Markets are the extreme example of a just system as determined by process:  no single person defines values or outcomes, and instead, everything is automatically determined by the imperceptible force of countless discrete choices.  I’ve also posited that mainstream Americans generally perceive justice in terms of process, noting that except in unusual circumstances, Americans are not overly bothered by the idea that someone, somewhere, might be very rich, so long as they are convinced they did not accede to those riches by unfair procedures (e.g., fraud, kickbacks, illegality, etc.).  Because mainstream Americans generally have at least a slight bias in favor of process-oriented justice, they are generally willing to tolerate a certain amount of “market failure.”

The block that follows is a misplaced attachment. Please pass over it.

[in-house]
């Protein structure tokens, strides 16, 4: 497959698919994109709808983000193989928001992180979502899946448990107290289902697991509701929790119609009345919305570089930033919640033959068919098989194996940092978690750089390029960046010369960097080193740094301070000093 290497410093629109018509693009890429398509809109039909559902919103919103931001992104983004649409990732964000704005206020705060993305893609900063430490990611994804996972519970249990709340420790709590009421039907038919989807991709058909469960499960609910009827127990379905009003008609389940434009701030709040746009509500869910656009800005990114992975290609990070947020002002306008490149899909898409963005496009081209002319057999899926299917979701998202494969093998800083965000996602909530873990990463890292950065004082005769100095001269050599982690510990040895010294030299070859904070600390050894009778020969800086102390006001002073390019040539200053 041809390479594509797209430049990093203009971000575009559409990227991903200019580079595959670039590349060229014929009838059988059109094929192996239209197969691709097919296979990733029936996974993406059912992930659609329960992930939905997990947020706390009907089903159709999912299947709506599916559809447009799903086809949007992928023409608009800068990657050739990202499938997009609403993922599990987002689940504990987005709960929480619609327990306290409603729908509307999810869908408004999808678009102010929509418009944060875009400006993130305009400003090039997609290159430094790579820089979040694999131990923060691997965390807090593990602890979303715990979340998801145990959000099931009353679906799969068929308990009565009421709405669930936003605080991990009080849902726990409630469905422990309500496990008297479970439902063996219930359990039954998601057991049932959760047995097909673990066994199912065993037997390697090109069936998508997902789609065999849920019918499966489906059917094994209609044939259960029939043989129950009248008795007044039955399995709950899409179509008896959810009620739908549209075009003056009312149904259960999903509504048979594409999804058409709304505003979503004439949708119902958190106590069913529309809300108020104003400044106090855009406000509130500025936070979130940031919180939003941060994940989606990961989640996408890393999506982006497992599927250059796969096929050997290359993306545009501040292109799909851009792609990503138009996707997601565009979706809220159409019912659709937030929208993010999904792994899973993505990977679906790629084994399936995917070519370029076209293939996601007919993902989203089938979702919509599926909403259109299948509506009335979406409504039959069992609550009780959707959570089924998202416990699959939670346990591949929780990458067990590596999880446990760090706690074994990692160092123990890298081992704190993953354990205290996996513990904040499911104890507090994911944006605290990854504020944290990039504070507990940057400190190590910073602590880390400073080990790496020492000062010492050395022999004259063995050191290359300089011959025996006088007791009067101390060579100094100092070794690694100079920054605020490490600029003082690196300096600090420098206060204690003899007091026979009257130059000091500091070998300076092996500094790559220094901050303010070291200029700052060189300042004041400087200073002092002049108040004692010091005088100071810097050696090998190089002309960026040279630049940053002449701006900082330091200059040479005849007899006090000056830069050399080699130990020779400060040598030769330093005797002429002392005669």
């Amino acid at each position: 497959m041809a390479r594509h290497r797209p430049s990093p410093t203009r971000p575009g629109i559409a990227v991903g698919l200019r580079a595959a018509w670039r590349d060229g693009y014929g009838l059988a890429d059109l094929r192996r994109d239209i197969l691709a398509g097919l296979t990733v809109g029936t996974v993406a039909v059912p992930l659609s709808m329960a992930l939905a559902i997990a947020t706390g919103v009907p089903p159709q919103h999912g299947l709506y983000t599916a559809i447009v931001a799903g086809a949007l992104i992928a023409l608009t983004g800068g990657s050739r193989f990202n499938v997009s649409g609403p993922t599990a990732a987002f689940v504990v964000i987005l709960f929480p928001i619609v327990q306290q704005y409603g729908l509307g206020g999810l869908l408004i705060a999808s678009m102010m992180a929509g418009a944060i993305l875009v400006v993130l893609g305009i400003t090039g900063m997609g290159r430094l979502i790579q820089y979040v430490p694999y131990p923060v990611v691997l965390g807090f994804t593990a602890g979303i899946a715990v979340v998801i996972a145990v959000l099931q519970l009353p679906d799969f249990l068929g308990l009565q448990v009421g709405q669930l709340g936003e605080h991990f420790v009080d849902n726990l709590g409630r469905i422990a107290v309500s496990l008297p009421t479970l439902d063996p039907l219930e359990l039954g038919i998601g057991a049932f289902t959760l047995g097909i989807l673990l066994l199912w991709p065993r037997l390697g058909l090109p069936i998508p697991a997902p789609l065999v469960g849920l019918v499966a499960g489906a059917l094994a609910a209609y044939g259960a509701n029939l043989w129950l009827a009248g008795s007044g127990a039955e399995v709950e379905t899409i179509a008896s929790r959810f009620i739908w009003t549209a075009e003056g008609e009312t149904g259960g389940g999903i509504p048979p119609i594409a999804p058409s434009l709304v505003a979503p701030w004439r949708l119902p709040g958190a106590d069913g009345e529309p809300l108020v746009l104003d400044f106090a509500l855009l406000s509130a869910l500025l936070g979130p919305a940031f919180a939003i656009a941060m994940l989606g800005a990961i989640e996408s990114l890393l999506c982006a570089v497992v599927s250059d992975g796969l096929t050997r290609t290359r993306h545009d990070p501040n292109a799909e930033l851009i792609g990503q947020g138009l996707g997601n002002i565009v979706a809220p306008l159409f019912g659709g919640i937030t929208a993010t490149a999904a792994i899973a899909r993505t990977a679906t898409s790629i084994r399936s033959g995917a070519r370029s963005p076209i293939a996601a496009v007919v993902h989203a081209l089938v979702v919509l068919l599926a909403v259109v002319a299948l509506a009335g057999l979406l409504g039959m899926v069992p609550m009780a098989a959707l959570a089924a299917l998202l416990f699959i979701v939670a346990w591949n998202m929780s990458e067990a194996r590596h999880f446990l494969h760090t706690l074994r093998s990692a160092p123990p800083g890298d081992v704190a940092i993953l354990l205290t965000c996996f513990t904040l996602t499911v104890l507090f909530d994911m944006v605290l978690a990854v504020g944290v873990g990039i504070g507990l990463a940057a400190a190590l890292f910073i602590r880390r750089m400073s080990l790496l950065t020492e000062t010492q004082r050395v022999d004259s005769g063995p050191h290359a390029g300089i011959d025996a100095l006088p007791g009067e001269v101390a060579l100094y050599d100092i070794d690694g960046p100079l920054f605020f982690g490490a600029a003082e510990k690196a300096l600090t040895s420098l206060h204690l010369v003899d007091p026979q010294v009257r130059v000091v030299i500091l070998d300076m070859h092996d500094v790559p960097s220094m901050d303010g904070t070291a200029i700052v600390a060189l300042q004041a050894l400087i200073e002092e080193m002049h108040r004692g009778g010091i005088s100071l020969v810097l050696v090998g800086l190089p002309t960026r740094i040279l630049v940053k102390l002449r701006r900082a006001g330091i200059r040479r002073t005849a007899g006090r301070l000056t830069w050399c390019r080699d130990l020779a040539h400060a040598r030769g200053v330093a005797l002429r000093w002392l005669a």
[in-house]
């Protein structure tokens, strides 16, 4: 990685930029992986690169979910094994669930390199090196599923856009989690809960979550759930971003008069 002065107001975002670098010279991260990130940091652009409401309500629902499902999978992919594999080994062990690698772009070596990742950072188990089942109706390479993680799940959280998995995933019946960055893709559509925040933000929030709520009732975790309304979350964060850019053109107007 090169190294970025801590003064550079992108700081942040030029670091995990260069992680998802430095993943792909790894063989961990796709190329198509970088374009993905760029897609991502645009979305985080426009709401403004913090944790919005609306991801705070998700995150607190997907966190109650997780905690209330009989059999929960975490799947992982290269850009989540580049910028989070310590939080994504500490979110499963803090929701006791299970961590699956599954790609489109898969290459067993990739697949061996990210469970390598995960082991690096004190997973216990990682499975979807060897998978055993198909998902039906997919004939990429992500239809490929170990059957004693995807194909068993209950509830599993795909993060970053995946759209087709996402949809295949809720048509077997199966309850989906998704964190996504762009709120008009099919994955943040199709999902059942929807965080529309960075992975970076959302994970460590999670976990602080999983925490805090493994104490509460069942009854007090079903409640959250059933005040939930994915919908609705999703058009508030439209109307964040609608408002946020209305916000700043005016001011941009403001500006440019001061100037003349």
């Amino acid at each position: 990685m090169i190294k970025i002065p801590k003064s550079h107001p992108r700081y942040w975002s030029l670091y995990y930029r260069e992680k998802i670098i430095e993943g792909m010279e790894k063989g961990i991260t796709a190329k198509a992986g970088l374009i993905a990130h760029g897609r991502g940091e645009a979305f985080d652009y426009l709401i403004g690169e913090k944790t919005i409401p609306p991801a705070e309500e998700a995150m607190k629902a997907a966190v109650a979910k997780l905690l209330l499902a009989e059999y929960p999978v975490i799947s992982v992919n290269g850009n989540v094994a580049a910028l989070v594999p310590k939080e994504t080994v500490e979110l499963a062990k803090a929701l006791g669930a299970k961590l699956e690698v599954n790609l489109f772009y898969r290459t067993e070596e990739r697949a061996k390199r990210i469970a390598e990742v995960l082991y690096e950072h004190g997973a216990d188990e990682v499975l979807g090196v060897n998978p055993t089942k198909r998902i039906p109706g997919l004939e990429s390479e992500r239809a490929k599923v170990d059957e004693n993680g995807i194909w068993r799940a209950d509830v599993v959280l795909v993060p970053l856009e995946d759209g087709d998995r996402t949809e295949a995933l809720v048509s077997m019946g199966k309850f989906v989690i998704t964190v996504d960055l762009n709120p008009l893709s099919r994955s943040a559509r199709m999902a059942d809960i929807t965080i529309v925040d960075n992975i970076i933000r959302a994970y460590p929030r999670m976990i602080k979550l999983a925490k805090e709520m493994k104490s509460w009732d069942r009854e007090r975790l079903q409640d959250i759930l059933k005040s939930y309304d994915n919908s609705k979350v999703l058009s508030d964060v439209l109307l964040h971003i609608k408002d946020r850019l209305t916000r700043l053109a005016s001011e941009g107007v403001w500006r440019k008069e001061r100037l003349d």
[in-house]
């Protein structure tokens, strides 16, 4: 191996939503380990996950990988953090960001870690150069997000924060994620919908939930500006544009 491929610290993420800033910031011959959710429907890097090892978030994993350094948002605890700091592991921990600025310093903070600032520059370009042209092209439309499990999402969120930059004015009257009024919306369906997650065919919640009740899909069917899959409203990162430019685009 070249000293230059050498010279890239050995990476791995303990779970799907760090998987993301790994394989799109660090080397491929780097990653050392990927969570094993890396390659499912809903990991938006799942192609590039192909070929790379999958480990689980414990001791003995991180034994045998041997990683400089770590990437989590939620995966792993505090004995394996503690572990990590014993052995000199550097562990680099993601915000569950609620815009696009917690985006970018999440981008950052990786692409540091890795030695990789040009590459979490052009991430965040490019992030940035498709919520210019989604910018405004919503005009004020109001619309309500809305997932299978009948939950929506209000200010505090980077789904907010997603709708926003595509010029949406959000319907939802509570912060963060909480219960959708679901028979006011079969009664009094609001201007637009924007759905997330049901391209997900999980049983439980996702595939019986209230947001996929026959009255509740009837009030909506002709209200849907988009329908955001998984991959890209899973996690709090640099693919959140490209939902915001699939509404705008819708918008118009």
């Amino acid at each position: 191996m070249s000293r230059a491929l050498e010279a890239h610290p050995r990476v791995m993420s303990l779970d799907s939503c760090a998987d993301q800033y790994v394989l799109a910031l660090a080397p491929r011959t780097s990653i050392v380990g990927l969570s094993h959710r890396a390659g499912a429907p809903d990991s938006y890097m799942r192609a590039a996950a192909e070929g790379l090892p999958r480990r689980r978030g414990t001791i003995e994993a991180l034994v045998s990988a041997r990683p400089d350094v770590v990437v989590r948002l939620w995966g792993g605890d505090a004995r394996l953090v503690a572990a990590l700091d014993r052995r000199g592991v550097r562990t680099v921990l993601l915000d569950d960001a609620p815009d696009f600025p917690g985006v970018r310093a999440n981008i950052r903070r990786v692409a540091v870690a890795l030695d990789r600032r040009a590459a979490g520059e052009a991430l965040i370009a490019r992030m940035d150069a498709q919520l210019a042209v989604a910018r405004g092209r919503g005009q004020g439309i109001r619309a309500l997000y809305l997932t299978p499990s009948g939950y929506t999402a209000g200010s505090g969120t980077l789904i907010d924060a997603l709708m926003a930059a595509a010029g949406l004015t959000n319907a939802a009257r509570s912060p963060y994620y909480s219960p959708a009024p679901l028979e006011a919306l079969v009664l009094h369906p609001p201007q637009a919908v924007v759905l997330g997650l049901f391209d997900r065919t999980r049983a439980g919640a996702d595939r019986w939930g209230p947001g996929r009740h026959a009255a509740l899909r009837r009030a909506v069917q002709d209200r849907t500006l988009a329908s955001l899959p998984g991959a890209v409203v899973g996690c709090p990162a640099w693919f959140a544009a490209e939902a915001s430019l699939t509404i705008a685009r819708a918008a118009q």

Even if I am right that mainstream Americans tend toward process-oriented fairness, however, I suspect they tend less in favor of process when it comes to health care.  They might perhaps be split, in fact, or even tend more in favor of outcome-oriented fairness.  I will mention, purely anecdotally, that several people I know who are generally conservative/libertarian have significantly more sympathy for Medicare, Medicaid, and Obamacare than their underlying pro-market ideologies might suggest.  Too many people are just not content to let the chips fall where they may when it comes to health care as they are with, say, wealth distribution.  (I think this is deeply problematic, because once we are willing to let ourselves be carried away from our fealty to process-oriented fairness with respect to one industry, there’s little to stop us from letting that thinking overcome our approach to another industry, and then another, and so on until there is no meaningful emphasis on process at all.)